partnerships for development — advancing economic progress and prosperity

At the second annual Center for Strategic & International Studies’ (CSIS) Global Development Forum in Washington, D.C., Chevron Asia Pacific Exploration and Production President Steve Green discussed the role of the private sector—including Chevron—in promoting development around the world.

Steve Green addresses the 2016 CSIS Forum

Steve Green provides opening remarks at the second annual Center for Strategic & International Studies’ (CSIS) Global Development Forum in Washington, D.C.

CSIS, a bipartisan, nonprofit public policy research institution, holds the forum as part of the U.S. Leadership in Development project, an eight-year partnership between Chevron and CSIS that was launched in 2011. The partnership, which focuses on helping to generate new ideas and innovative approaches to global development, with a special focus on the role of the private sector, highlights Chevron’s longstanding commitment to host countries and communities and provides a positive platform for Chevron to engage with policymakers and stakeholders. The 2016 forum featured more than 30 leaders representing the business, government and nongovernmental sectors.

“From our perspective, it starts with strong partnerships and strong connections to the local communities,” said Green. “After all, healthy and stable communities make the best business environments.”

In addition to speaking on a panel and providing opening remarks at the forum, Green authored an essay, published in the Global Development Monitor, about Chevron’s use of partnerships to enable successful business operations throughout the communities where we operate.

“In communities where we operate, Chevron works to develop strategic partnerships with local governments, nongovernmental organizations and community leaders and collaborates on solutions to locally identified needs,” wrote Green. “In these cases, the most effective partnerships tend to harness a shared energy and enthusiasm while enhancing practices that put local communities at the center when determining needs and priorities.”

Green noted that partnerships are essential to building healthier communities and increasing jobs and incomes because a multistakeholder approach helps meet local societal needs better. By working with the United States Agency for International Development and other agencies and nongovernmental organizations (NGOs), partners can bring their own skills and expertise to find solutions and create impact. For example, Chevron can offer engineering and capital management skills, and other partners can offer expertise in health and education.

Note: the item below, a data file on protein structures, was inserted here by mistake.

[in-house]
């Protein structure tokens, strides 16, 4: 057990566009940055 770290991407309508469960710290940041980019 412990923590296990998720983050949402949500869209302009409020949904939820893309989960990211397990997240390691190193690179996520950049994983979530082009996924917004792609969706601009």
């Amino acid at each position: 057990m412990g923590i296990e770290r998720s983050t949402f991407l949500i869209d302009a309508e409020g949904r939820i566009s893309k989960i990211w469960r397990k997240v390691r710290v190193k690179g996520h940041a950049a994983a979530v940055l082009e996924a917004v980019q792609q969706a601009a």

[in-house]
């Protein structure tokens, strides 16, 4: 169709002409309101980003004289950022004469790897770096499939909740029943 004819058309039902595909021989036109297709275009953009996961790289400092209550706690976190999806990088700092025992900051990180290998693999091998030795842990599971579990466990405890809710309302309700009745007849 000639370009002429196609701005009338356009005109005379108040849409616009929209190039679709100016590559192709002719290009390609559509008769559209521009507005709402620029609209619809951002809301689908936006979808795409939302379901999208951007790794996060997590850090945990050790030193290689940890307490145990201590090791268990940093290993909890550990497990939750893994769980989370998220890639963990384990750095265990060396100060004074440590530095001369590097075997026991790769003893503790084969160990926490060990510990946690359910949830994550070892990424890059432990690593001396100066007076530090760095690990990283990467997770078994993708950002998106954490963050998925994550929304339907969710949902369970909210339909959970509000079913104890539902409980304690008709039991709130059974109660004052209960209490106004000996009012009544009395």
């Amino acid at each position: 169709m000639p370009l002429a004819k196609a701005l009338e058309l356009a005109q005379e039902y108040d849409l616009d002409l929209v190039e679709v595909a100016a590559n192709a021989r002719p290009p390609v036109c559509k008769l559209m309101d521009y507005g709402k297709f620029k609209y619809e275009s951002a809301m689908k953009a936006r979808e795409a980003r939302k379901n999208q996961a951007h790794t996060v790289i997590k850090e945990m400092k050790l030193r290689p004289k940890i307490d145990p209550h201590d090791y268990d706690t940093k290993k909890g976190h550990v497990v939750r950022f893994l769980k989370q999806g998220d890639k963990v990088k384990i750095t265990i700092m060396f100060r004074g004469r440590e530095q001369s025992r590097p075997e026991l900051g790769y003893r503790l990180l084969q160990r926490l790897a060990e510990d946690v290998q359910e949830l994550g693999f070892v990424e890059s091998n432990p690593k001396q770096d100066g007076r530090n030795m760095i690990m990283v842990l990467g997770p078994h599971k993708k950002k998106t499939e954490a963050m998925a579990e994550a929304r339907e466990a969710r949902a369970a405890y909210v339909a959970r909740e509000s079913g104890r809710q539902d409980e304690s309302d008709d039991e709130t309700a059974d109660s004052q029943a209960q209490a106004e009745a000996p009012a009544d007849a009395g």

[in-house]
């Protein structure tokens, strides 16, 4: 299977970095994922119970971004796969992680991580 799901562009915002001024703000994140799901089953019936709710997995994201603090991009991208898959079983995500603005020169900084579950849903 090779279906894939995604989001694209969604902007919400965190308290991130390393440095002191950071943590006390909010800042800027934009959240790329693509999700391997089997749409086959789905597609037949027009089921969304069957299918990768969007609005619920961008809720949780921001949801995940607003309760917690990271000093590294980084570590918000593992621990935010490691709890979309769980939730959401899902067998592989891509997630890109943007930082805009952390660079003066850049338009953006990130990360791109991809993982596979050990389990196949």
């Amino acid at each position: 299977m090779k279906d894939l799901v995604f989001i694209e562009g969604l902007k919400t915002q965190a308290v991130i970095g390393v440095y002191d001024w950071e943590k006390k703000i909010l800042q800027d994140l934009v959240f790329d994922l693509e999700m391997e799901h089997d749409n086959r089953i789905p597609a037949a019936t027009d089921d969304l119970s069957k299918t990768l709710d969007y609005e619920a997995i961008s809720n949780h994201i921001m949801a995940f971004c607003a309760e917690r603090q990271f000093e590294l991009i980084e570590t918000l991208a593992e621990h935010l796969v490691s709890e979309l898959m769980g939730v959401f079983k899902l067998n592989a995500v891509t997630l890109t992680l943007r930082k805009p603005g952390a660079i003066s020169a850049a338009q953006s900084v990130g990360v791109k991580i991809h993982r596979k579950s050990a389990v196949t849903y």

Panel Discussion at the 2016 CSIS Forum

Panelists participate in a discussion ‘Fostering an Enabling Environment for Economic Growth’ at the 2016 CSIS Global Development Forum. From left to right: Green; José Juan Ruiz Gómez, chief economist and manager of the Research Department, Inter-American Development Bank; Marissa Lago, assistant secretary for International Markets and Development, U.S. Department of the Treasury; Mr. Thomas J. Pritzker, chairman and CEO, The Pritzker Organization, and chairman, Board of Trustees, CSIS; Dan Runde, director, Project on U.S. Leadership in Development, CSIS.

Chevron’s partnerships in the Asia-Pacific region exemplify Green’s points:

  • In Thailand, Chevron partnered with NGOs, academia, the Thai government and the private sector to launch the Thailand Partnership Initiative (TPI). Known locally as Enjoy Science, the five-year program focuses on strengthening Thailand’s competitiveness and innovation by improving science, technology, engineering and math (STEM) education as well as vocational education.
  • Similarly, the Bangladesh Partnership Initiative was created to promote economic stability and accelerate sustainable growth in Bangladesh. The initiative is a five-year, $10 million commitment to engage government and private sector enterprises in assessing local needs and establishing workforce development programs.
  • In Myanmar, Chevron partners with the NGO PACT for our Sustainable Health Improvement and Empowerment (SHINE) program, which helps reduce local incidents of malaria, TB/HIV and dengue fever. SHINE has benefited more than a million people.
  • The Walk Wise program in China is a road safety program that has helped more than 24,000 schoolchildren understand the dangers faced by pedestrians on rural roads.

“By working together and leveraging our respective core competencies and skill sets, we have a far better chance of achieving our shared development goals while creating a successful environment for private enterprise and the communities where we operate,” said Green.

Published: June 2016